There seems to be a misconception regarding nofollow links and if you should consider getting any nofollow links as you are building links for your website. From the real-world point of view, the nofollow attribute seemed to have been created because the website owners wanted to inform Google that some links were promotional advertisements and as such, they should not be included in the search engine optimization algorithm. Moreover, we come to know that on an average more than 30% of these links point to websites that have achieved the highest rankings on the SERP. You could seek professional assistance for getting your SEO audit report done.
Why Has Google Changed Nofollow?
Google has wanted to take away the link graph. Google, therefore, launched the nofollow attribute way back in 2005 as an effective way meant for publishers to go about addressing shady links and comment spam from UGC or User-Generated-Content. Linking to low-quality sites or spam could be hurting your site’s credibility and so nofollow attribute was introduced for publishers to use it as an effective and protective shield. Moreover, Google needed nofollow for sponsored or paid links. The system seemed to be working but large parts of the websites such as Wikipedia and Forbes had been applying nofollow all across their site as they were afraid of being penalized. Moreover, they failed to effectively keep a vigil over UGC. This resulted in making a huge part of the link graph far less useful, as far as, Google is concerned. By regarding nofollow attributes basically as hints, Google would henceforth be allowing to incorporate all these signals seamlessly into their algorithms. This looks like a positive step forward for all deserving content producers.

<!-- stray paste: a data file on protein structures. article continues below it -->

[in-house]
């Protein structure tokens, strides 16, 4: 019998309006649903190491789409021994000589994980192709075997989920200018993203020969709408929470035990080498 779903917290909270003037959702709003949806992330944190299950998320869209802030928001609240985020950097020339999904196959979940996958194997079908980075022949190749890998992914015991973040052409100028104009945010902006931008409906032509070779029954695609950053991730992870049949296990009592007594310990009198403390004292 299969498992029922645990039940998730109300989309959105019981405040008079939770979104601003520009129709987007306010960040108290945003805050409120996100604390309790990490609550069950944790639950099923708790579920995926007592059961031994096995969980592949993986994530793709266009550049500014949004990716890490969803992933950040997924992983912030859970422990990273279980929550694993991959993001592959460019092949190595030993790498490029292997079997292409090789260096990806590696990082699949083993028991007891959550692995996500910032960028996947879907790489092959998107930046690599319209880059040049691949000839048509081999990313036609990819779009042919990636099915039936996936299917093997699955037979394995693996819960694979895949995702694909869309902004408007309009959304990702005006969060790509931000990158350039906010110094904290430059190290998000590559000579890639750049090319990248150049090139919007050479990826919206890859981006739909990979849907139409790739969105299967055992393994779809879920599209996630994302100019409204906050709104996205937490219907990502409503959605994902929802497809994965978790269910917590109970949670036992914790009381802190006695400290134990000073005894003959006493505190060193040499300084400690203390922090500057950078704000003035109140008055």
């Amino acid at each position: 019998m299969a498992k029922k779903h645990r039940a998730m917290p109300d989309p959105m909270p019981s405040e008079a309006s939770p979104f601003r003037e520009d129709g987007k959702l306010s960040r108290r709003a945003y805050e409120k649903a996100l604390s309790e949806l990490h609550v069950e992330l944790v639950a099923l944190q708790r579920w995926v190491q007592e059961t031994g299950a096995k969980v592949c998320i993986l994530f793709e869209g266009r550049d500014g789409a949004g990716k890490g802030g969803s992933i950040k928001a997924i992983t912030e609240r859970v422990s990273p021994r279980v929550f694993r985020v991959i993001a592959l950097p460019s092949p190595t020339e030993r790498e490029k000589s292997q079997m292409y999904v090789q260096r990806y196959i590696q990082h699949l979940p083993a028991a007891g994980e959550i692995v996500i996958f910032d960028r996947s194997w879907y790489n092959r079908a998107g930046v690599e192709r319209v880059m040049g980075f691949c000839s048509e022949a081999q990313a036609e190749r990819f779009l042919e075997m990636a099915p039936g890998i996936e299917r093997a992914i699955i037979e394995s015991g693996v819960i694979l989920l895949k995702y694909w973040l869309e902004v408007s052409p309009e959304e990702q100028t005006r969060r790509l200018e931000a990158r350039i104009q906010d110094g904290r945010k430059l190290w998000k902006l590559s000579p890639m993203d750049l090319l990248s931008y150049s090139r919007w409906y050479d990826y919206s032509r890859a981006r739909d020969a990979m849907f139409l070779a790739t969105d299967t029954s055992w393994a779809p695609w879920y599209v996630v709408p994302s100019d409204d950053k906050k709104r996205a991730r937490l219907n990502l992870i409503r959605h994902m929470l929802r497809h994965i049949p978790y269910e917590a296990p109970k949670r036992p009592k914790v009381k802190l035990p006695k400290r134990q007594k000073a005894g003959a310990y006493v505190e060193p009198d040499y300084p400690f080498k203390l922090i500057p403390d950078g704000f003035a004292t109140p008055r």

Will You Face A Penalty If You Do Not Mark Paid Links?
Yes, you could get penalized and that is why things get pretty challenging and tricky. Google recommends marking up sponsored/paid links with ‘nofollow’ or ‘sponsored’ only and not ‘ugc’. This should be adding a layer of complication and confusion. What would happen if all your UGC contributors start to include affiliate or paid links in their comments or content? Google has not come up with any clear information on this. Because of this, you would find publishers would be carrying on marking up UGC content only as default with ‘nofollow’.
Nofollow & Its Use in Indexing & Crawling
Nofollow seems to have been quite incapable of preventing Google from going about indexing your content. It remains as ineffective and poor as before in this department. Crawling seems to be a brighter story. Several SEOs are using nofollow on major websites for preserving crawl budget or even for preventing Google from going ahead and crawling unnecessary web pages.
Would it be a good idea to consider implementing the new nofollow? Nothing is binding or no compelling reasons for SEOs to embrace nofollow currently. However, every SEO would need to make own decisions regarding this. But due to the absence of clear benefits and initial confusion, several publishers prefer to wait and watch until they get to learn more about nofollow.